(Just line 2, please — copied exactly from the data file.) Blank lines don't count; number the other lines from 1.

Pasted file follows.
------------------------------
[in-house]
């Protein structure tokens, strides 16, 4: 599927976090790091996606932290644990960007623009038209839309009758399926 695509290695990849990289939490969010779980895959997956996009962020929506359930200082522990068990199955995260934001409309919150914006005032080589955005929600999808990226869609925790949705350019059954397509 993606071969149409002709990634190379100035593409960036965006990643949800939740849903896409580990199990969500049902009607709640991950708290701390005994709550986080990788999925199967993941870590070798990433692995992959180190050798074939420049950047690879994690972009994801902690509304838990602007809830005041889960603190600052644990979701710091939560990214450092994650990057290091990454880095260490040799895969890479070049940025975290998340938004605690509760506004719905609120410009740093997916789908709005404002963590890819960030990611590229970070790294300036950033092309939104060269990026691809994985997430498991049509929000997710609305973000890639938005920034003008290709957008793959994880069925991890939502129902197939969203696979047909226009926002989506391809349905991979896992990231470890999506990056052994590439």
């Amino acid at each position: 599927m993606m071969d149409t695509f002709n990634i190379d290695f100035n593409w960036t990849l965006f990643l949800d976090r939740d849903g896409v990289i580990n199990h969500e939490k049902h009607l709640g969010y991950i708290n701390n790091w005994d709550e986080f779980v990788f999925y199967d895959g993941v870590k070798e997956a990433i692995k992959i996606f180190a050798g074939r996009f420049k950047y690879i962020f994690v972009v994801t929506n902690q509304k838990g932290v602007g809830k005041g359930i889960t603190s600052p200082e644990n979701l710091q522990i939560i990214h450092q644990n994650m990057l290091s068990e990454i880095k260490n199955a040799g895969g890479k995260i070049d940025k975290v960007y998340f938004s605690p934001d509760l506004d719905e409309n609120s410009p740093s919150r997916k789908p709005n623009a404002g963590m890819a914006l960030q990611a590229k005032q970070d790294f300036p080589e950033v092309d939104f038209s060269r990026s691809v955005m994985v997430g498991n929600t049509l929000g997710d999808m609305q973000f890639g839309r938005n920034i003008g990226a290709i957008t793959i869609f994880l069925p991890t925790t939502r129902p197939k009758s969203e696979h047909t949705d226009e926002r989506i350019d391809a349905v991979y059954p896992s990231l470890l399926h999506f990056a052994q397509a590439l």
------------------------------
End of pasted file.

């Protein structure tokens, strides 16, 4: 599927976090790091996606932290644990960007623009038209839309009758399926 695509290695990849990289939490969010779980895959997956996009962020929506359930200082522990068990199955995260934001409309919150914006005032080589955005929600999808990226869609925790949705350019059954397509 993606071969149409002709990634190379100035593409960036965006990643949800939740849903896409580990199990969500049902009607709640991950708290701390005994709550986080990788999925199967993941870590070798990433692995992959180190050798074939420049950047690879994690972009994801902690509304838990602007809830005041889960603190600052644990979701710091939560990214450092994650990057290091990454880095260490040799895969890479070049940025975290998340938004605690509760506004719905609120410009740093997916789908709005404002963590890819960030990611590229970070790294300036950033092309939104060269990026691809994985997430498991049509929000997710609305973000890639938005920034003008290709957008793959994880069925991890939502129902197939969203696979047909226009926002989506391809349905991979896992990231470890999506990056052994590439």